This article first appeared in The Anvil, Vol 10 No 1, published 28 Feb 2021.

Australian, US & Japanese Warships in the South China Sea (Credit: US Navy)

The US became the dominant world power in 1945. Despite everything since then, the world order it established is intact and the US remains far and away the most powerful country. Although its wealth and power relative to the rest of the world has been declining for decades, still no single power is able to challenge it. But US security in its hegemony may be about to change. And that creates a dangerous international situation.

Previous rival the USSR had a comparable population to the US, but it ran into structural economic difficulties in the 1960s. It eventually stagnated and collapsed under US pressure. Germany and Japan, both with populations a small fraction of the US, found their rise halted before their GDP per capita came anywhere near it. The European Union, which is large enough, hasn’t been able to create the necessary internal unity to mount a challenge.

China, though, has four times the US population. Its GDP per capita is about a sixth of the US, which brings its total GDP, and thus its weight in the world economy, within striking distance. Its growth rate is still substantially above the US. Even if its GDP per capita stalls at half that of the US in coming decades, its total GDP would still be double the current imperialist hegemon. US dominance would not survive that situation.

This prospect is, of course, intolerable to the US ruling class. It’s why Congressional Democrats and Republicans have been on a unity ticket on China issues in recent years. And so US complaints about China’s activities go well beyond its genuine bad behaviour. They extend to China’s initiatives to develop global leadership in key industries and to set up its own international relationships.

With this background, it is significant that the Sydney Morning Herald published an article on 14 January, headed “Trump ignored a strategy to contain China and strengthen India alliance”. It was based on a recently declassified US government strategy document produced in 2018. A few details of the strategy stand out. Firstly, the US does have a policy to contain China. It’s geopolitical and not fundamentally driven by China’s behaviour. Secondly, containment involves keeping China behind the first island chain, including Japan, the Ryukyu Islands and Taiwan. This is a very aggressive posture.

Thirdly, while Trump largely agreed with the intent of the strategy, he disliked anything that interfered with exercising personal rule over his administration and the US generally. Since Biden has no such hang-ups, we now can expect the February 2018 document to be largely followed. And finally, Australia has a strong role as part of the “Quad”, along with Japan and India.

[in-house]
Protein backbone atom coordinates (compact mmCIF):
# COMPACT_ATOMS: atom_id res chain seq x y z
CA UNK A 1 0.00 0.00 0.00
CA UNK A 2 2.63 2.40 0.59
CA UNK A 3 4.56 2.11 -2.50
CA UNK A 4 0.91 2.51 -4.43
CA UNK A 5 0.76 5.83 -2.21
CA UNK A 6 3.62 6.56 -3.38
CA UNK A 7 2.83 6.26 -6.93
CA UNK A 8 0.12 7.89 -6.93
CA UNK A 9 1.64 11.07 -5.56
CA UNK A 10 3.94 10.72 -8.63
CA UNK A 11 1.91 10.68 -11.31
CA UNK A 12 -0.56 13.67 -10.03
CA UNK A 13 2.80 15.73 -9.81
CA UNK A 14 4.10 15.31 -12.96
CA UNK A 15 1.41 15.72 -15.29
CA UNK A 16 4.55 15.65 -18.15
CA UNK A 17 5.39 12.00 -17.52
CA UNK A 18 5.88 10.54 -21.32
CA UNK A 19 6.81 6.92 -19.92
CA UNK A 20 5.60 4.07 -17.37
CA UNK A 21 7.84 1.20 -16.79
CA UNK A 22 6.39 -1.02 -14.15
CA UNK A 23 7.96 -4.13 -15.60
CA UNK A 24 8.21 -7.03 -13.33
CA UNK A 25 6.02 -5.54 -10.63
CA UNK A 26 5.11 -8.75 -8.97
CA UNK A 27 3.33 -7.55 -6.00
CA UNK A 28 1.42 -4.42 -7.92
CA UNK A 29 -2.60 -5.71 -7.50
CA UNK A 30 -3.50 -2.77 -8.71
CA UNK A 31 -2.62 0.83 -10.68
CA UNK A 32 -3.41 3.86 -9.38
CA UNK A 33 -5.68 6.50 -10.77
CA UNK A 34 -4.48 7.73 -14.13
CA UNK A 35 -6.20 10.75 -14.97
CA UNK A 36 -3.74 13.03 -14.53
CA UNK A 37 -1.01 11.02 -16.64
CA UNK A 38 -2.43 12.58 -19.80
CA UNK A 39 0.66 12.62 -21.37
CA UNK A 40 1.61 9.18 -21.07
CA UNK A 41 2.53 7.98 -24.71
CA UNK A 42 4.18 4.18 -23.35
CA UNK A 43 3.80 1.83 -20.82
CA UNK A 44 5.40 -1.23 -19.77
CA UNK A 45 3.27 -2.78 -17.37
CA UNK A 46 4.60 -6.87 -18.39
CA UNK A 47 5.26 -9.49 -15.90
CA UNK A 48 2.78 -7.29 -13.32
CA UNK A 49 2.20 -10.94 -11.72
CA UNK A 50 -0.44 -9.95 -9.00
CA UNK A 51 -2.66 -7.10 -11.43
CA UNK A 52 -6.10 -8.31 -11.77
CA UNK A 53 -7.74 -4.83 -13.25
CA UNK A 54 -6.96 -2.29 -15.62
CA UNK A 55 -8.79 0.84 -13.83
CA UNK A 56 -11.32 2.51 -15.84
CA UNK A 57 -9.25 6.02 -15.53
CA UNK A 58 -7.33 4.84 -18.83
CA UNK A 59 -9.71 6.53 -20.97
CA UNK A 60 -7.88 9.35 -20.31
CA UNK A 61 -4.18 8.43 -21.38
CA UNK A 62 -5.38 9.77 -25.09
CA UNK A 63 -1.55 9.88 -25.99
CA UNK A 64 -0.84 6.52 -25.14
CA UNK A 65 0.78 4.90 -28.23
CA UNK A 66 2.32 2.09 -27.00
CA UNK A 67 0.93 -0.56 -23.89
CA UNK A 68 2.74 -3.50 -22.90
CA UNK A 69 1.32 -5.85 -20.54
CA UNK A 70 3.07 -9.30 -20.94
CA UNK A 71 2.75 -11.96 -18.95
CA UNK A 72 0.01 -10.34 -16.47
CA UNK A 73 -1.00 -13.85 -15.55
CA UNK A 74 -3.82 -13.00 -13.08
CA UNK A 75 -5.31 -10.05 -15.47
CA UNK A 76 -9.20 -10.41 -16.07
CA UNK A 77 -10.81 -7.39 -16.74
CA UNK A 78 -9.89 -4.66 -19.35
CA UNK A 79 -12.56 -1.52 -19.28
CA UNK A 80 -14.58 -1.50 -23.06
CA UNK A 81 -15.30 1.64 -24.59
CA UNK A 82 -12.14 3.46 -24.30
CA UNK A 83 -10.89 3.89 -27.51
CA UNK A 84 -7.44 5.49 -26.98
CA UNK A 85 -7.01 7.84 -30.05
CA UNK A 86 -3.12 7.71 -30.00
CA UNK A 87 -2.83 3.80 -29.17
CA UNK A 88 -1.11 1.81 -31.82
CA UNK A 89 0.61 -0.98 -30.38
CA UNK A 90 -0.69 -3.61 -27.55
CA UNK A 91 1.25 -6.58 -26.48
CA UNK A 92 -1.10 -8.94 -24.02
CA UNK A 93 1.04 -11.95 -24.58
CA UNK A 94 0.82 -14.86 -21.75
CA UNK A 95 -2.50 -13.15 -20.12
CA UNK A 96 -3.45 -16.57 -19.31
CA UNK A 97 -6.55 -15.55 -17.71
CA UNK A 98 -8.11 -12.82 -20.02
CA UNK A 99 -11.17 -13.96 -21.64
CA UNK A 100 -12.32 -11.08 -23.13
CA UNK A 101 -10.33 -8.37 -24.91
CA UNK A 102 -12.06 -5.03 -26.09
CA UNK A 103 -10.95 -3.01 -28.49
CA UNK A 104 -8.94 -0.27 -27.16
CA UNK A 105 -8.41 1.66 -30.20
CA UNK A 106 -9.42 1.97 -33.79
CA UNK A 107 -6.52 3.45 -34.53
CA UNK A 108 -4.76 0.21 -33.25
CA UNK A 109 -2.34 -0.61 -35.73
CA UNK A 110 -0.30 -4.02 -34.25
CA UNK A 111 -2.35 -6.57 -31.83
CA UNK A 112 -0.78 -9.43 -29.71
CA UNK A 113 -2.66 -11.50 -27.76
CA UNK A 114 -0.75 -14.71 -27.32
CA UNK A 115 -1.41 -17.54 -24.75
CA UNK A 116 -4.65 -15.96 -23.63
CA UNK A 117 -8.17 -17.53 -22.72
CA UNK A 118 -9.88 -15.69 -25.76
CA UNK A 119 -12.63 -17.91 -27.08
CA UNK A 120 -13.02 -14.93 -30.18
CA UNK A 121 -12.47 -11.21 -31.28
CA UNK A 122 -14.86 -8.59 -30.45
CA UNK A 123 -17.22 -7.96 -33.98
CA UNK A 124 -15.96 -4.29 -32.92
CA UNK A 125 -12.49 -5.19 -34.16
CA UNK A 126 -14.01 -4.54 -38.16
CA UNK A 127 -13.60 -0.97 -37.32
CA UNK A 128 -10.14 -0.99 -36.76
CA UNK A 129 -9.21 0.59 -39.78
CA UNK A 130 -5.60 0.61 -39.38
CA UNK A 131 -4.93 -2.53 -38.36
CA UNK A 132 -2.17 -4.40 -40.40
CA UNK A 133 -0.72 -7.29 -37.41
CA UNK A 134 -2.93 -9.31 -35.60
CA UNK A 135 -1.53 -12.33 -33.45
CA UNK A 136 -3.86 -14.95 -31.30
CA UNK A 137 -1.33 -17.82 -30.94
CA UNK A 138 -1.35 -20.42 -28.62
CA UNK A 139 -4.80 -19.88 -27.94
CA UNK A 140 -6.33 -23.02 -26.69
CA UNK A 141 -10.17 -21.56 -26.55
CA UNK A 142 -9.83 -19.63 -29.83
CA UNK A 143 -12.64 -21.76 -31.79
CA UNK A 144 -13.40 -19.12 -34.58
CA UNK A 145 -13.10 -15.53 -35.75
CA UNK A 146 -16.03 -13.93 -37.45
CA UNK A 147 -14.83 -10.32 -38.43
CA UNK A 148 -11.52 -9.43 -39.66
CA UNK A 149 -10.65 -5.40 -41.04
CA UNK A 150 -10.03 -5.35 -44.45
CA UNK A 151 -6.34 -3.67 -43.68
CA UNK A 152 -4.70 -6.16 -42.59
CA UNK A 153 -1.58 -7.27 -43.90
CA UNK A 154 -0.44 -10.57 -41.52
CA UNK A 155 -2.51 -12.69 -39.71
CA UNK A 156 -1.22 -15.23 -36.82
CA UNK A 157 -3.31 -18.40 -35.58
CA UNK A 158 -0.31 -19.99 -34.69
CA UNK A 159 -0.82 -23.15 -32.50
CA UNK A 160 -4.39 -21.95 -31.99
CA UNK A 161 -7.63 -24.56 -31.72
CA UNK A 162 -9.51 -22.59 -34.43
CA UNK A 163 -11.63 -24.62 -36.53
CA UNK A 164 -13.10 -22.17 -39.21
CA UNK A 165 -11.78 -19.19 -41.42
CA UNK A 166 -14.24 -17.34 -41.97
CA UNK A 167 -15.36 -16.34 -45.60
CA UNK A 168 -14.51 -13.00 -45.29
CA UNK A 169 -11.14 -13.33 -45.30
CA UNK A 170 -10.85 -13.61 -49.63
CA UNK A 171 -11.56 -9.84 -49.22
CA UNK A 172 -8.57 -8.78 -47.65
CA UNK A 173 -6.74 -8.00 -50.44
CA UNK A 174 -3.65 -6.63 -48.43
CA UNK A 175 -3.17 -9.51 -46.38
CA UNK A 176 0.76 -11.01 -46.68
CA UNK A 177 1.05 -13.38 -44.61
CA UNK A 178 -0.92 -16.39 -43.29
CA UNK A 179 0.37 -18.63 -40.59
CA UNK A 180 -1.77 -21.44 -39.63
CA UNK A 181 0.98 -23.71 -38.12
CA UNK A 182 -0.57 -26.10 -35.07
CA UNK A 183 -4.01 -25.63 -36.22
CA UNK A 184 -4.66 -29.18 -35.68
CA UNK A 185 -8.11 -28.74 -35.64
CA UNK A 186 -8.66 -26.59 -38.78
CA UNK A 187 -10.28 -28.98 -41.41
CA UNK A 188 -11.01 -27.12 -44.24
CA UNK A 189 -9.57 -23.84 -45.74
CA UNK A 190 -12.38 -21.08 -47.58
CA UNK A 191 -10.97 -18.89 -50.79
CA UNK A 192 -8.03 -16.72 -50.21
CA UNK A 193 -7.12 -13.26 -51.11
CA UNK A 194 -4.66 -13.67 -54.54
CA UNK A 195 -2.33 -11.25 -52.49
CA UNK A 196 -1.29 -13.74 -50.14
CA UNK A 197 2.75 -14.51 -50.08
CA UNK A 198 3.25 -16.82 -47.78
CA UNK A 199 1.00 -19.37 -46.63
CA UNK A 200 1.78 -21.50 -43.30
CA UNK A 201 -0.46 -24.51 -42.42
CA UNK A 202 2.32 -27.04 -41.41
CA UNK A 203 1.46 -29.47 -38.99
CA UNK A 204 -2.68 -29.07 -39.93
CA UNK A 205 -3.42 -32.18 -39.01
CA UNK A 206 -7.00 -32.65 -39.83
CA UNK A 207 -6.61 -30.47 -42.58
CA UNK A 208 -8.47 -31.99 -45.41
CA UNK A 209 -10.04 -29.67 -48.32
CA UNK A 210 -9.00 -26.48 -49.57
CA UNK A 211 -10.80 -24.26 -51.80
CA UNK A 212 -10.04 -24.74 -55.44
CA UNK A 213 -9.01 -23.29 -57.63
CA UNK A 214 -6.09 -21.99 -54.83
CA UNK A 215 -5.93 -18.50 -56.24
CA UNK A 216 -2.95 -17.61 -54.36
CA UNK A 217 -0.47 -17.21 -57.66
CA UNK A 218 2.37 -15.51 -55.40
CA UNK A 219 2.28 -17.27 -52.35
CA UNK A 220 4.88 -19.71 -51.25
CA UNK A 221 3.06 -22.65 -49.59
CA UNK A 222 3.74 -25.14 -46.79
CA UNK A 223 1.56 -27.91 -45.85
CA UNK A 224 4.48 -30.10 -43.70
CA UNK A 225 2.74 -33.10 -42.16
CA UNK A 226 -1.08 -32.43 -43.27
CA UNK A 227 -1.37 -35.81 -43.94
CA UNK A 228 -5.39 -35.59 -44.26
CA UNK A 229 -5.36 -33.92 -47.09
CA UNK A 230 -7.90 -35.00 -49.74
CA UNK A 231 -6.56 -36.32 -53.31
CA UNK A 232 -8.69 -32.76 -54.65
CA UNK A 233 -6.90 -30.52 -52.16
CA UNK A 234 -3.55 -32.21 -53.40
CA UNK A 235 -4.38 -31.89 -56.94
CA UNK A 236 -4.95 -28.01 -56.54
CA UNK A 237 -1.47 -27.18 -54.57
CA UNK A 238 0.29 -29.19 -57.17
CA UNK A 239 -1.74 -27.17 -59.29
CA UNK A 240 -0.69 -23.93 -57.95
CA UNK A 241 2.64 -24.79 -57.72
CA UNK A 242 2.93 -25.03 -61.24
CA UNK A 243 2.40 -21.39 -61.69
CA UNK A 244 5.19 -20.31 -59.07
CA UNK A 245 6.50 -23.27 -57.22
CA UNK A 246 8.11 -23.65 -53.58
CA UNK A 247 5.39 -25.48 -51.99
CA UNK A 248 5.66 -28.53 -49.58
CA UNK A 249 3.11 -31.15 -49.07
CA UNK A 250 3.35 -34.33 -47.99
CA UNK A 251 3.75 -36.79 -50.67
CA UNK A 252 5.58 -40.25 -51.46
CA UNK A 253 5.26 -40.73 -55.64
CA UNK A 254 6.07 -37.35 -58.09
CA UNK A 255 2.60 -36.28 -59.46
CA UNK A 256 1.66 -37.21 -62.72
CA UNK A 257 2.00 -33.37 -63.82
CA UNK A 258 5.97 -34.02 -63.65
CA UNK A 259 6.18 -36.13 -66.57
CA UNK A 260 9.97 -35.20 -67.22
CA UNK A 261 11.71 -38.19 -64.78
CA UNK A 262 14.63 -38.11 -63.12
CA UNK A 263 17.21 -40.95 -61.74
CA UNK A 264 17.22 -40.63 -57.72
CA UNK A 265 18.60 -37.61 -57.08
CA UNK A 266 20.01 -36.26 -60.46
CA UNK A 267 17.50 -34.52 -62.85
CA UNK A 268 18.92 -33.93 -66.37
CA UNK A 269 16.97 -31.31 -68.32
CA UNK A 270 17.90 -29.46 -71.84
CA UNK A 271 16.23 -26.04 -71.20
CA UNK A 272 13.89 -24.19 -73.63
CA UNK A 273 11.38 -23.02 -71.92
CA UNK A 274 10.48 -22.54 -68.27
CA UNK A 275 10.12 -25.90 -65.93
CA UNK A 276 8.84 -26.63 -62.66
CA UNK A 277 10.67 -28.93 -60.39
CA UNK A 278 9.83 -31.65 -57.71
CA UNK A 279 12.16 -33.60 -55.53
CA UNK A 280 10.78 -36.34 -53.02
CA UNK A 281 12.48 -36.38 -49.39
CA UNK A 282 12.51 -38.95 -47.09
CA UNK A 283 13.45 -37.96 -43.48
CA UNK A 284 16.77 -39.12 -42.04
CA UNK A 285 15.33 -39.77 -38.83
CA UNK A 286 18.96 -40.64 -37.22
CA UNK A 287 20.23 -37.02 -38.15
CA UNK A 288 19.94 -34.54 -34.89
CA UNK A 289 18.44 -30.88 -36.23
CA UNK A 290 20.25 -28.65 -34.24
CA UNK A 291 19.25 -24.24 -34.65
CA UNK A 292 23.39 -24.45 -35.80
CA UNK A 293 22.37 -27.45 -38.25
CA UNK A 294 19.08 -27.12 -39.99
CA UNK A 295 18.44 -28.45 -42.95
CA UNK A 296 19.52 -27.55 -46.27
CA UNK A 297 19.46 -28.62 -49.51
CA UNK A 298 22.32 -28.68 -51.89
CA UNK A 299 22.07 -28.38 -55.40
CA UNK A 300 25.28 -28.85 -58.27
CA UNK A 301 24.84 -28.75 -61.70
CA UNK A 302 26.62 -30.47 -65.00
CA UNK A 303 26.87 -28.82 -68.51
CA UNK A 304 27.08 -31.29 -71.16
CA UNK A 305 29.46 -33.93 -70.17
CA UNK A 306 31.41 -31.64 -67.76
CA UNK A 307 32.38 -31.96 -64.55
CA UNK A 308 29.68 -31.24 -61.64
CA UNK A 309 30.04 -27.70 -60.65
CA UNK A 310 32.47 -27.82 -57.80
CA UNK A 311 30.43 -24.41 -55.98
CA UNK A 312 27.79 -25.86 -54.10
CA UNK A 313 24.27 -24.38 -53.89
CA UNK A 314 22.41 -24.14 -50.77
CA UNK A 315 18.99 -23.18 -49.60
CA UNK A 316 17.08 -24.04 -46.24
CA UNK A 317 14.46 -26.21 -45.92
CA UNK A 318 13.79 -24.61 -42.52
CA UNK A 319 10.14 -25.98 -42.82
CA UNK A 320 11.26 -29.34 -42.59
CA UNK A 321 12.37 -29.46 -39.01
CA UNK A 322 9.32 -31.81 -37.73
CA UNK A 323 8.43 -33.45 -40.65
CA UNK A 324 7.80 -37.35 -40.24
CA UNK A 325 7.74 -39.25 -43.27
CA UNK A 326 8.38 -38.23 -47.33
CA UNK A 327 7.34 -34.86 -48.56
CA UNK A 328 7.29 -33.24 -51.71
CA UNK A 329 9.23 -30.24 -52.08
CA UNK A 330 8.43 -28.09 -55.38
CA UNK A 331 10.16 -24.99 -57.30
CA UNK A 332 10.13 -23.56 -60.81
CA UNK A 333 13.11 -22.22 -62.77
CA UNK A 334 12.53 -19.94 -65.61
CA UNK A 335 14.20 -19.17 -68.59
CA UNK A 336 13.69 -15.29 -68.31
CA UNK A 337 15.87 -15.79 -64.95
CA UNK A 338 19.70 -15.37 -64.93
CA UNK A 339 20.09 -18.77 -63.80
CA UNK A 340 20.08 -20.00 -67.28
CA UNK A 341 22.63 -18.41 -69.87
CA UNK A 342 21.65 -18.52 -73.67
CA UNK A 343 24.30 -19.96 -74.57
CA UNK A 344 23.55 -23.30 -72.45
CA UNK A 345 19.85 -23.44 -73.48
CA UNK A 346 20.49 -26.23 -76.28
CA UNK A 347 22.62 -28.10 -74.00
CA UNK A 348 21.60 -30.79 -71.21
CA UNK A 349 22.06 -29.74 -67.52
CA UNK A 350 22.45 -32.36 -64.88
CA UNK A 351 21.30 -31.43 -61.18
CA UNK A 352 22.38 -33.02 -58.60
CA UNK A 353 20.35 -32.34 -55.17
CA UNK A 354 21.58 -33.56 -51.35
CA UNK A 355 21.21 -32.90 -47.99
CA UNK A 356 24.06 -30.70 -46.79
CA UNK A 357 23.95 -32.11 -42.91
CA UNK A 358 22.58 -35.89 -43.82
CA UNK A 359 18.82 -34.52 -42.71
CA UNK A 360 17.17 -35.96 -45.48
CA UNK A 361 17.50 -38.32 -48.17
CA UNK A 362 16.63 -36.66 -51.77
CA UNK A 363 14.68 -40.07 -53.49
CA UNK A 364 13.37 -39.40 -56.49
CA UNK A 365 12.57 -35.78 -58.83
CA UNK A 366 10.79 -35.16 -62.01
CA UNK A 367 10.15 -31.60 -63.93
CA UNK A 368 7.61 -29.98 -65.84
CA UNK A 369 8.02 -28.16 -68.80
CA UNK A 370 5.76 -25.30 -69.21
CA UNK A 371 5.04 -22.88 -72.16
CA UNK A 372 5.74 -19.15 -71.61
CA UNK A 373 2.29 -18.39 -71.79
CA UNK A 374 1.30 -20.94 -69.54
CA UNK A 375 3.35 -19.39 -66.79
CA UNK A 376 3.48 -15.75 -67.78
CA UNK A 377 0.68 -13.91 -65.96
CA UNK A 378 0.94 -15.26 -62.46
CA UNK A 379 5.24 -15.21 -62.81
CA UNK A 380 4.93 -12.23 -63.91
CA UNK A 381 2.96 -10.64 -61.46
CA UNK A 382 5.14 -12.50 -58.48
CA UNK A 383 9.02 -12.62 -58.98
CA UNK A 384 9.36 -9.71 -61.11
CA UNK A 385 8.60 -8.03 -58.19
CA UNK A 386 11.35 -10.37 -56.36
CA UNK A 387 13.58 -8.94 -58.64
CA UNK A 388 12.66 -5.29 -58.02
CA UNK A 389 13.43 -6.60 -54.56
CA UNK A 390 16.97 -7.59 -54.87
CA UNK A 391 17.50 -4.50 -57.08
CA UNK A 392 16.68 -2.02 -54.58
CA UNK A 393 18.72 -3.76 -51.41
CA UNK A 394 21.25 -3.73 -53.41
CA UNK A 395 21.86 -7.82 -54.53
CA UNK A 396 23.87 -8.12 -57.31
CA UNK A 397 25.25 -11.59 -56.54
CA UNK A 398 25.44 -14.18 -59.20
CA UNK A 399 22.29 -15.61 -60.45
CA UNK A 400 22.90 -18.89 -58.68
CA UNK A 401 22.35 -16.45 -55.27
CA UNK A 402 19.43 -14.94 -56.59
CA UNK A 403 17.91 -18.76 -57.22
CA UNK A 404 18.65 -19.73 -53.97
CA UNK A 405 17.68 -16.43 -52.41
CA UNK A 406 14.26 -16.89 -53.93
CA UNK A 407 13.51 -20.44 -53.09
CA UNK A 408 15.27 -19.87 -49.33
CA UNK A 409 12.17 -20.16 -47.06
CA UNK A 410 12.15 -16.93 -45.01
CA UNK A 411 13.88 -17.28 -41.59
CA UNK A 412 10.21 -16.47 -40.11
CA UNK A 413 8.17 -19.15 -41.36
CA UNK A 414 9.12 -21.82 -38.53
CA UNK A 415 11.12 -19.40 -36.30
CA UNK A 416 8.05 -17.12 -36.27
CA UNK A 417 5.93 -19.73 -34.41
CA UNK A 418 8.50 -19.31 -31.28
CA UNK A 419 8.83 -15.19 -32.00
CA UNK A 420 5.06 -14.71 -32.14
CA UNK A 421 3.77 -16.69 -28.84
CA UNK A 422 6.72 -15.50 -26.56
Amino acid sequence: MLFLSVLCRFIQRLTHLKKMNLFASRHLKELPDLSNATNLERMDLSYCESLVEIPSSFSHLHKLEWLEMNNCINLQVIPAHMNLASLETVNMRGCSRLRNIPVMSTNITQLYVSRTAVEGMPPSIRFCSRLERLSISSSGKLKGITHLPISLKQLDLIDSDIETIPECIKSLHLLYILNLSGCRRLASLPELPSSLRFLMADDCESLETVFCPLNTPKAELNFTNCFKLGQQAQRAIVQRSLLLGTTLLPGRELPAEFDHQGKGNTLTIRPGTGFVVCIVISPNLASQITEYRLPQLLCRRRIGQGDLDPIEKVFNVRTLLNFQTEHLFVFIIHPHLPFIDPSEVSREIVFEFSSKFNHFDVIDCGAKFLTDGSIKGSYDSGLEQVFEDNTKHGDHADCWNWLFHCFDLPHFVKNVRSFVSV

Separate from the specific document, the article made assertions about China that are standard in the Australian media these days. It assumed “the existential threat of a rising China” and alleged China engaged in currency manipulation and unfair trading practices. China’s efforts to influence its exchange rate are no more significant that those of the US or Australia and for the same reasons. And the “unfair trading practices” mentioned are China’s insistence on technology transfer as part of investment deals and claims that China’s intellectual property arrangements are insufficiently stringent to satisfy Western patent holders. As consistent opponents of intellectual property, the MACG can advise these Western patent holders to jump in the lake.

The article’s most disturbing statement, though, was that a rising China is an “existential threat” to Australia, Japan and other unnamed countries. These are fighting words. States go to war over existential threats. It amounted to saying China can’t be allowed to become an industrialised country. The workers and peasants of China must remain poor so that Australian capitalism can continue to exist.

The Melbourne Anarchist Communist Group condemns the attempt by Australian and US imperialism to contain China and prevent its development. We carry no water for the Beijing Stalinists, who are brutal tyrants and whose national chauvinism reaches genocidal proportions when dealing with the Tibetans and Uighurs. We advocate workers’ revolution to bring down the Chinese so-called “Communist” Party and establish libertarian communism. But the attempt to contain China and keep it poor is immoral in principle and also, if it fails, likely to lead to war in practice. If the US can’t stop China’s development by economic means, it will find itself in the Thucydides Trap. The established power fears being overtaken by a rising one, so the temptation to take pre-emptive military action will be compelling.

We cannot let this come to pass.


Source: Melbacg.wordpress.com